Each week, we look back at what was “in the news” the same week 100 years ago – as reported in the Cork Examiner in 1916.
By Niall Murray, Irish Examiner
MONDAY JANUARY 24, 1916
- BOXING TOURNAMENT IN CORK
Practically every seat at the Cork Opera House was filled on Saturday evening, when a series of bouts was fought. The chief item was a six-round contest between Pakey Mahony, the Irish heavyweight champion, and Private Clarke (Leinsters), but owing to indisposition the last named was unable to fight and his place was taken by Sergeant Sullivan, of the Leinsters. On Saturday evening all the followers of the sport were delighted with the fine show he made against Mahony, for it was feared that, in the absence of his original opponent, Mahony would have something in the nature of a walk over. Sullivan, it might be mentioned, was once wounded, and is at present on five days’ leave from the trenches, so that though he would, of course, be reasonably fit, he could hardly have been in training. At the conclusion of the fight it was announced that he was prepared to meet Mahony for the heavyweight championship in April.
- From a report for September 1914 to January 1, 1916, at the annual meeting of the Cork and District Branch of the Catholic Girls Protection Society.
“During that time over one hundred applicants of ages varying from 14 to 50, married and unmarried, have called to the Bureau for help and advice of one kind or another. “And as the work of the society, which is chiefly to protect and help young girls while travelling, is somewhat restricted owing to the war, we turned our attention to helping our Catholic girls at home by trying to get employment for them. “This we succeeded in doing in 50 per cent of the cases, chiefly as domestic servants. In December 1914 the Society’s room was lent to the Cork Relief Committee for a fortnight before Christmas, during which time from 10 to 15 girls were employed at shirt-making.”
WEDNESDAY, JANUARY 26, 1916
- CORK POLICE OFFICE
Patrick Ring, who admitted being a deserter from the 3rd Leinster Regiment, when charged by Sergeant Gloster, was ordered to be handed over to the military authorities. Mary Connell, 7 James Square, was summoned by Constable Keating for being disorderly while drunk on the 15th January. She was disorderly by shouting and wanting to fight. There were six previous convictions against the defendant, who did not appear, and she was now fined 10 shillings and costs. David Leahy, who gave his address as Lower Road, was. fined 10s and costs for drunkenness and disorderly conduct on the previous night. Constable McCarthy was complainant.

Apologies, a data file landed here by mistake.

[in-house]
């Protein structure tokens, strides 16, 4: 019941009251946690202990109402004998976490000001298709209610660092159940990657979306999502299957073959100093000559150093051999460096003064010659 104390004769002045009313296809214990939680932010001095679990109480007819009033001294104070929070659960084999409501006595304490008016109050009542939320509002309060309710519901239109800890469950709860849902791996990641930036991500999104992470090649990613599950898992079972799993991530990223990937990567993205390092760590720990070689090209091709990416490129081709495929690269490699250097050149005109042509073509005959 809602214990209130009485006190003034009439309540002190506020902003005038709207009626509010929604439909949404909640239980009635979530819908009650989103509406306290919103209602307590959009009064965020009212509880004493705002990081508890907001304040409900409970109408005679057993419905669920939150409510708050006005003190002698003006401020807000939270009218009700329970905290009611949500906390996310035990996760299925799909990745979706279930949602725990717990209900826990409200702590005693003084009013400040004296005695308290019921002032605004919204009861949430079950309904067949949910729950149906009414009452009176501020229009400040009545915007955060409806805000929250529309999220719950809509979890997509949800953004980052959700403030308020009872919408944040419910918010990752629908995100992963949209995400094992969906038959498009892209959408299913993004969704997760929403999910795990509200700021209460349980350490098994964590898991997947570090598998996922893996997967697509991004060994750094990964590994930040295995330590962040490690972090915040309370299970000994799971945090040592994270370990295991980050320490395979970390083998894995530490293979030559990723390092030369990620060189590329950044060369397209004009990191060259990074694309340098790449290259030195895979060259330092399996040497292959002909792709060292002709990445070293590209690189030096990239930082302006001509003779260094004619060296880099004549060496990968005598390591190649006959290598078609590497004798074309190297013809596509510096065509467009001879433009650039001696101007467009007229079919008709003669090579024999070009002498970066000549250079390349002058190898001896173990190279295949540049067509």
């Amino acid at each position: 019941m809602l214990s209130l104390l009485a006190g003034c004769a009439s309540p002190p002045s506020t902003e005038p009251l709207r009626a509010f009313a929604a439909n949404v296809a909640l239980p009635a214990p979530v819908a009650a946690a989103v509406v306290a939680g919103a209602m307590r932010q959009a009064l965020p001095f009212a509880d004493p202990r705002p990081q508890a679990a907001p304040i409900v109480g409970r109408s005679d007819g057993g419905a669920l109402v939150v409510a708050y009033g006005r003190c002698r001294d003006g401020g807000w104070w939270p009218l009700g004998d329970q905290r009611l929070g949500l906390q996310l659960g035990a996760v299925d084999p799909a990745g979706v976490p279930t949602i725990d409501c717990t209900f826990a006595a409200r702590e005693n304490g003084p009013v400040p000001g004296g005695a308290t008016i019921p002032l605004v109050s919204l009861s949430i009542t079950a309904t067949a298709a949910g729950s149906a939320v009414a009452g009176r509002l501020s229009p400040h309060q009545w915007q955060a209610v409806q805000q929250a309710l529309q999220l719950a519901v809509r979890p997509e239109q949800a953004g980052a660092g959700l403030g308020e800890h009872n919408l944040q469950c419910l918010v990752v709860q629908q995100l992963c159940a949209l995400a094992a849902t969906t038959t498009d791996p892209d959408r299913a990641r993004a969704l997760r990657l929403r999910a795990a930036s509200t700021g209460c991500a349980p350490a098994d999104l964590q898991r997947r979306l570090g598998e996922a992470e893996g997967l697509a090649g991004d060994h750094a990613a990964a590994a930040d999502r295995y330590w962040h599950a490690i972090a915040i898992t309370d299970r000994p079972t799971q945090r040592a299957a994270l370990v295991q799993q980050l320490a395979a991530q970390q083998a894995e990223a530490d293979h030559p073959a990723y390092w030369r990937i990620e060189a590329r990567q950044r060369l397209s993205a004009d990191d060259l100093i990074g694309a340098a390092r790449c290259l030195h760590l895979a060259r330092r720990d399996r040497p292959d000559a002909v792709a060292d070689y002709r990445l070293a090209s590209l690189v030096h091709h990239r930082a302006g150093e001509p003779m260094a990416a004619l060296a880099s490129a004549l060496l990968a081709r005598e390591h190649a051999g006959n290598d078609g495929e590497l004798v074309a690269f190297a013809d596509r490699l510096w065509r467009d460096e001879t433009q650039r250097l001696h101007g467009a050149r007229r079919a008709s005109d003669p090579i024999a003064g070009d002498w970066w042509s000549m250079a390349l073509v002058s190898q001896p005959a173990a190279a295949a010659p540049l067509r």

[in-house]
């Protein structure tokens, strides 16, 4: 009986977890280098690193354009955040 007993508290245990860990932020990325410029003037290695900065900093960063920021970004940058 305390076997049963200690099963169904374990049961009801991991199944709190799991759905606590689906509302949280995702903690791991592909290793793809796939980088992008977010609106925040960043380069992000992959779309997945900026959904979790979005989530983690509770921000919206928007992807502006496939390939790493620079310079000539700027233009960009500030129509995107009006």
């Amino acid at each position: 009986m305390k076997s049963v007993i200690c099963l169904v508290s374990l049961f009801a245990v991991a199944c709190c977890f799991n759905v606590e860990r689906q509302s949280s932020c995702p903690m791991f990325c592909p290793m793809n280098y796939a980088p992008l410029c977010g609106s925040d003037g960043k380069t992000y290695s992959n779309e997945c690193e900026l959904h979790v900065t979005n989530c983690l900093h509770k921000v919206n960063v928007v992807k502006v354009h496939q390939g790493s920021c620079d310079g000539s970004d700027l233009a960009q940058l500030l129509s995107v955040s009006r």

- CORPORATION COMMITTEES: City Hall & Dwellings
An application was heard by a committee of Cork Corporation for the use of Cork City Hall by the Irish Volunteers, Sheares Street, between 8pm on February 26 and 5am on February 27. Mr. T. Barry, who appeared before the meeting in support of the application, said that the ball was for the revival of an Irish custom in the old Volunteer days, and the applicant desired all the help possible to achieve that object. It would be a historical ball more than anything else. The Chairman said that they ought to help and encourage and foster the old Irish customs by every means in their power. Such an object deserved the support of every Irishman. Mr. T. Barry said that that was the spirit in which the Irish Volunteers were working, and would continue to work. The Chairman — Ireland may be a small country and a small nationality, but large countries are now respecting the rights of small nationalities. England is even now fighting for small nationalities. We ought to foster our old Irish custom, and I propose the application be granted.
Friday, January 28, 1916
- EVICTIONS IN IRELAND
London, Thursday night According to a return issued tonight, the number of’ evicted tenants in Ireland for the quarter ended September 30 last was ten, and the number of tenants who were converted into caretakers under the Land Law Act was 144. There were eleven tenants whose tenancy was determined under other processes of law, and two were re-admitted as caretakers. Seven tenant were turned out of their holdings, not at the suit of the landlord, for debt, foreclosure of mortgage, etc, during the quarter.
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